7 LÜCKING ET AL: PHYLOGENY OF GOMPHILLACEAE 289 TABLE II. Probabilities of five phylogenetic null hypotheses being correct. Each test is based on a B/MCMC tree sample of 1000 trees. Probabilities significant at 0.1% are denoted *** Null hypothesis Gomphillaceae placed in Arthoniomycetes Gomphillaceae placed in Chaetothyriomycetes Gomphillaceae placed in Dothideomycetes Gomphillaceae placed in Agyriales Gomphillaceae placed in Lecanorales Probability 0.00*** 0.00*** 0.00*** 0.00*** 0.00*** Sequence alignments. The mtssu dataset contains sequence portions that are highly variable. Because standard multiple alignment programs, such as Clustal (Thompson et al 1994), become less reliable when sequences are highly divergent, we instead have used an alignment procedure employing a linear Hidden Markov Model (HMM) for the alignment, as implemented in the software SAM (Hughey and Krogh 1996; compbio/sam.html). Sequences of 82 species (TABLE II) were aligned separately for the two genes. Regions that could not be aligned with statistical confidence were excluded from the phylogenetic analysis. Phylogenetic analysis. The alignment was analyzed using the programs PAUP* 4.0b10 (Swofford 2003) and MrBayes 3.0 (Huelsenbeck and Ronquist 2001). The polarity of characters was assessed selecting four representatives of Dothideomycetes as outgroup because this group repeatedly was found as basal within inoperculate euascomycetes in recent phylogenetic estimates of euascomycetes (e.g., Liu et al 1999, Lumbsch et al 2002). The data were analyzed using a Bayesian approach (Huelsenbeck et al 2000, Larget and Simon 1999). Posterior probabilities were approximated by sampling trees using a Markov chain Monte Carlo (MCMC) method. The posterior probabilities of each branch were calculated by counting the frequency of trees that were visited during the course of MCMC analysis. The program MrBayes was used to sample trees. The analysis was performed assuming the general time-reversible model (Rodriguez et al 1990), including estimation of invariant sites and assuming a discrete gamma distribution with six rate categories (GTR I G) for the single-gene and the combined analyses. The nucleotide substitution model was selected with a likelihood ratio test (Huelsenbeck and Crandall 1997) with the program Modeltest (Posada and Crandall 1998). No molecular clock was assumed. Initial runs were conducted, starting with random, NJ or ME trees to check the number of simultaneous MCMC chains necessary to avoid being trapped on local optima. For this, the separate initial analyses were run with generations with an increasing number of chains (starting with four). When the separate analyses converged at a similar likelihood value, it was assumed that the number of chains was sufficient. This was the case with eight chains. To allow an additional range of security, we have chosen to run the analyses employing 12 simultaneous chains that started with a random tree. The analyses started with a random tree and was run with generations. Eleven of these chains were heated. During its search in the universe of trees, a cold chain might become stuck in isolated peaks. To circumvent this, heated chains that can jump to other areas in the universe of trees run simultaneously. These heated chains act as scouts to enable the cold chain to escape local optima. Every 100th tree sampled was saved into a file. We plotted the log-likelihood scores of sample points against generation time using Microsoft Excel and determined that stationarity was achieved when the log-likelihood values of the sample points reached a stable equilibrium value (Huelsenbeck and Ronquist 2001). The initial 2000 trees that showed a linear increase in likelihood values were discarded as burn-in before stationarity was reached. Using PAUP*, majority-rule consensus trees were calculated from trees sampled after reaching likelihood convergence to calculate the posterior probabilities of the tree nodes. Unlike nonparametric bootstrap values (Felsenstein 1985), these are estimated probabilities of the clades under the assumed model (Rannala and Yang 1996) and hence posterior probabilities equal to and above 95% are considered significant supports. Phylogenetic trees were drawn using TreeView (Page 1996). We used a Bayesian approach to examine the heterogeneity in phylogenetic signal between the two data partitions (Buckley et al 2002). For the two genes and the concatenated analyses, the set of topologies reaching 0.95 posterior probability was estimated. The combined analysis topology then was compared for conflict with the 0.95 posterior intervals of the single gene analyses. If no conflict was evident, it was assumed that the two datasets were congruent and could be combined. If conflict was evident, the two datasets were interpreted as incongruent and thus the concatenated analysis might be potentially misleading (Bull et al 1993). Five hypothesized phylogenetic relationships of Gomphillaceae expressed in recent publications were tested as null hypotheses using a MCMC tree sampling procedure as described above. For hypothesis testing, a run as described above was performed with the same settings as in the estimation of the phylogeny. One thousand trees at the equilibrium state per null hypothesis were used from this analysis. The probability of the null hypothesis being correct is calculated by counting the presence of this topology in the MCMC sample (Lewis 2001, Lumbsch et al 2004). The frequency of trees in the MCMC sample agreeing with the null hypothesis was calculated using the filter command in PAUP* with constraints used to describe the null hypothesis. The constraints were constructed so that only the single node of interest was resolved. To examine the possibility that the inferred phylogenetic relationships were due to long-branch attraction (Felsenstein 1978), we employed a 2 -test for deviant nucleotide composition using TREE-PUZZLE (Strimmer and von Haeseler 1996) and a relative-rate test using RRTREE (Robinson-Rechavi and Huchon 2000). RESULTS We generated a total of 12 new mitochondrial SSU rdna and 12 new nuclear LSU rdna sequences for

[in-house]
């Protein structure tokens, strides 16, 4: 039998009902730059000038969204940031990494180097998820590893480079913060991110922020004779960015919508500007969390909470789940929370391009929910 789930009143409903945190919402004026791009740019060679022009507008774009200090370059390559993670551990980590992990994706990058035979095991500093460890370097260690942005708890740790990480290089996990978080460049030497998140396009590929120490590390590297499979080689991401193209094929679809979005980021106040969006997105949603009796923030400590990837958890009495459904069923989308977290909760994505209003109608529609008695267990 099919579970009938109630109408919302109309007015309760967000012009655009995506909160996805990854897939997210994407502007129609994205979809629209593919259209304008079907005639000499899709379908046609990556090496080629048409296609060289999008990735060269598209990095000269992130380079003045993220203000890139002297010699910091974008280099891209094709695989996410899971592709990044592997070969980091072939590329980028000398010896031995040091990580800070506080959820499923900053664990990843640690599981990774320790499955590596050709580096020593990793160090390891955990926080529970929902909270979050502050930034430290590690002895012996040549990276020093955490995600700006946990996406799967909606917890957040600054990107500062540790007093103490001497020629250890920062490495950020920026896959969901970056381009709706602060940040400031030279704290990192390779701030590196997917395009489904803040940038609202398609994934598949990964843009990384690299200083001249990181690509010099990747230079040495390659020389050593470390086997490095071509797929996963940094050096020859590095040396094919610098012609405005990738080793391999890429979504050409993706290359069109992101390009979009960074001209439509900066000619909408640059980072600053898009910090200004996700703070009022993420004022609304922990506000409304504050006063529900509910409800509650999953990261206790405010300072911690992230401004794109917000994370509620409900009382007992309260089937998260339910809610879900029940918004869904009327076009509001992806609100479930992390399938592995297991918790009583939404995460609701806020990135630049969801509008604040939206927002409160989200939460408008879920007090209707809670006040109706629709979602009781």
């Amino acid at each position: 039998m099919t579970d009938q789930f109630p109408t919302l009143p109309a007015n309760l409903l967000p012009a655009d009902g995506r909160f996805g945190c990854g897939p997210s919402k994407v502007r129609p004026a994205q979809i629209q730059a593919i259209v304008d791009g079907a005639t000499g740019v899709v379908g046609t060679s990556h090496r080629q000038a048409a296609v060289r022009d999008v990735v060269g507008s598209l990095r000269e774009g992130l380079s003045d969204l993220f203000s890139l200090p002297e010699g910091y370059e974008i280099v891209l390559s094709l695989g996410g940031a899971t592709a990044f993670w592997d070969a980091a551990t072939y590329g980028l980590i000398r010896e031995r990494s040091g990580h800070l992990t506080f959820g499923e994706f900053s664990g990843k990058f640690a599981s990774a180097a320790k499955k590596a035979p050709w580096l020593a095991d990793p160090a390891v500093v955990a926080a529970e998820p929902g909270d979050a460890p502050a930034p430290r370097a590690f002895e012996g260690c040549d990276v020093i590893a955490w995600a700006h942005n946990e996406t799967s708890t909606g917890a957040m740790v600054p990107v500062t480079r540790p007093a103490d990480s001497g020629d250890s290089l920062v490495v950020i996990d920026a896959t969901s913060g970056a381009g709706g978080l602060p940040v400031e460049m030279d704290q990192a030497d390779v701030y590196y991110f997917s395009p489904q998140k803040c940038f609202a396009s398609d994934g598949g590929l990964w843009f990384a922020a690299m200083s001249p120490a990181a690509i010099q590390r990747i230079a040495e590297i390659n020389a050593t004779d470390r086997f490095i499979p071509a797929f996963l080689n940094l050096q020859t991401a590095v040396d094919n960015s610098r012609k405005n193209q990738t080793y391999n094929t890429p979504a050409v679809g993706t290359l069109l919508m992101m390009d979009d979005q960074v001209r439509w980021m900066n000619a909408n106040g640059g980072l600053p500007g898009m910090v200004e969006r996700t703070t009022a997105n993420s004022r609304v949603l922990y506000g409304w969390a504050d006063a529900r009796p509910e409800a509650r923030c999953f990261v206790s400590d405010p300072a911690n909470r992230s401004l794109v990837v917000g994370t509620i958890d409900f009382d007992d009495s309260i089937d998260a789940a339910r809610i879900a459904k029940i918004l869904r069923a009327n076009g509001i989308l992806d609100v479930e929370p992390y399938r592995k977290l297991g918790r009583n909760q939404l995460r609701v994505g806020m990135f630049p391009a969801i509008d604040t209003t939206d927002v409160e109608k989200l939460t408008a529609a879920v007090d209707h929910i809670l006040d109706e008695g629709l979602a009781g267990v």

8 290 MYCOLOGIA this study (TABLE I). The sequences were aligned with 70 mtssu and 70 nulsu rdna sequences obtained from Genbank (TABLE I) to produce a matrix of 270 unambiguously aligned nucleotide position characters in the nu LSU and 766 in the mt SSU dataset. One hundred thirty-three characters in the nu LSU and 656 in the mt SSU dataset were variable. The Bayesian approach for testing datasets for incongruence indicated that the topology of the majorityrule consensus tree from the combined analysis lies within the 0.95 posterior intervals for the two separate datasets (data not shown). This is consistent with the hypothesis that the two partitions have evolved along the same underlying topology and hence a combined analysis was performed. The combined alignment is available in TreeBASE (http:// herbaria.harvard.edu/treebase/). The likelihood parameters in the sample of the combined analysis (values of the separate analyses not shown) had these average values ( one standard deviation): base frequenices (A) ( 0.008), (C) ( 0.005), (G) ( 0.006), (T) ( 0.008), rate matrix r(ac) ( 0.104), r(ag) ( 0.219), r(at) ( 0.201), r(cg) ( 0.103), r(ct) ( 0.389), r(gt) 1.0 ( 0.0), gamma shape parameter alpha ( 0.032), and the proportion of invariable site p(invar) ( 0.092). In the majority-rule consensus tree of sampled trees (FIG. 3), the currently accepted classes, such as Lecanoromycetes or Sordariomycetes (Eriksson et al 2003), are monophyletic with strong support (posterior probability [pp] 1.0 for all classes). Chaetothyriomycetes and Eurotiomycetes appear as a sister group of Lecanoromycetes, but this relationship lacks support. The Lecanoromycetes includes two major clades, one comprising Ostropales sensu lato and the other Lecanorales, Pertusariales and Agyriales. The latter group, however, again lacks support. Ostropales sensu lato is strongly supported (pp 1.0). Within this order, Stictidaceae (Stictis, Absconditella) appear basal, while monophyletic Thelotremataceae (Diploschistes, Thelotrema) are strongly supported (pp 1.0). Gyalectaceae (Bryophagus, Xerothrema, Gyalecta) appear paraphyletic when including Bryophagus, whereas Coenogoniaceae is represented by a single species only (Coenogonium pineti [Schrad. ex Ach.] Lücking & Lumbsch comb. nov.; Lecidea pineti Schrad. ex Ach., Lich. Univ.: ; Acharius, Syn. Lich.: ; Dimerella pineti [Schrad. ex Ach.] Vezda, Lich. Sel. Exs. (Pruhonice) 52, No ). Gomphillaceae plus Asterothyriaceae form a monophyletic lineage within Ostropales sensu lato (pp 1.0), and this lineage is sister of Thelotremataceae, supported by pp of The only representative of Asterothyriaceae, Asterothyrium longisporum, is nested within Gomphillaceae. The chiefly nonlichenized Stictidaceae show a sister-group relationship with other taxa of Ostropales sensu lato. To evaluate the potential presence of long-branch attraction, we performed a 2 -test and a relative-rate test. All sequences included in the study passed the 2 -test (P for Asterothyriaceae/Gomphillaceae, P for other euascomycetes), indicating that none of the sequences had a significantly deviating nucleotide composition. The results of the relative-rate tests showed that the Asterothyriaceae/Gomphillaceae and Thelotremataceae clades do not differ significantly in their substitution rate from other Lecanoromycetes. The results were not significant in all three cases examined (P for Asterothyriaceae/Gomphillaceae versus Thelotremataceae, P for Thelotremataceae versus other Lecanoromycetes excluding Asterothyriaceae/Gomphillaceae, P for Asterothyriaceae/Gomphillaceae versus other Lecanoromycetes excluding Thelotremataceae). DISCUSSION Our analysis confirms that Gomphillaceae and Asterothyriaceae (here represented by the single species Asterothyrium longisporum) are closely related and form a monophyletic lineage that is part of the Ostropalean clade in Lecanoromycetes. These results correspond well to previous studies on the anatomy and ontogeny of Gomphillaceae and Asterothyriaceae, including phenotype-based phylogenetic approaches (Aptroot and Lücking 2003, Dennetière and Péroni 1998, Henssen and Lücking 2002, Lücking 1997, 1999, Vezda 1979, Vezda and Poelt 1987). They also support the utility of phenotype-based analyses for hypothesis-building, even in lichen-forming fungi that are notorious for their variable and often homoplasious morphological characters. It also is clear from the analysis that Gomphillus is related closely to other members of Gomphillaceae sensu Vezda and Poelt (1987) and does not form an isolated member of this family, although its very elongate asci and ascospores are different from the clavate to ovoid asci and ellipsoid to cylindrical ascospores found in all other genera. We were unable to confirm a sister group relationship between the Asterothyriaceae and Gomphillaceae, as assumed in previous contributions (Henssen and Lücking 2002, Lücking 1997, 1999). However, because only one representative of the first family could be included in this analysis, this might be an artifact of insufficient taxon sampling. Generic delim-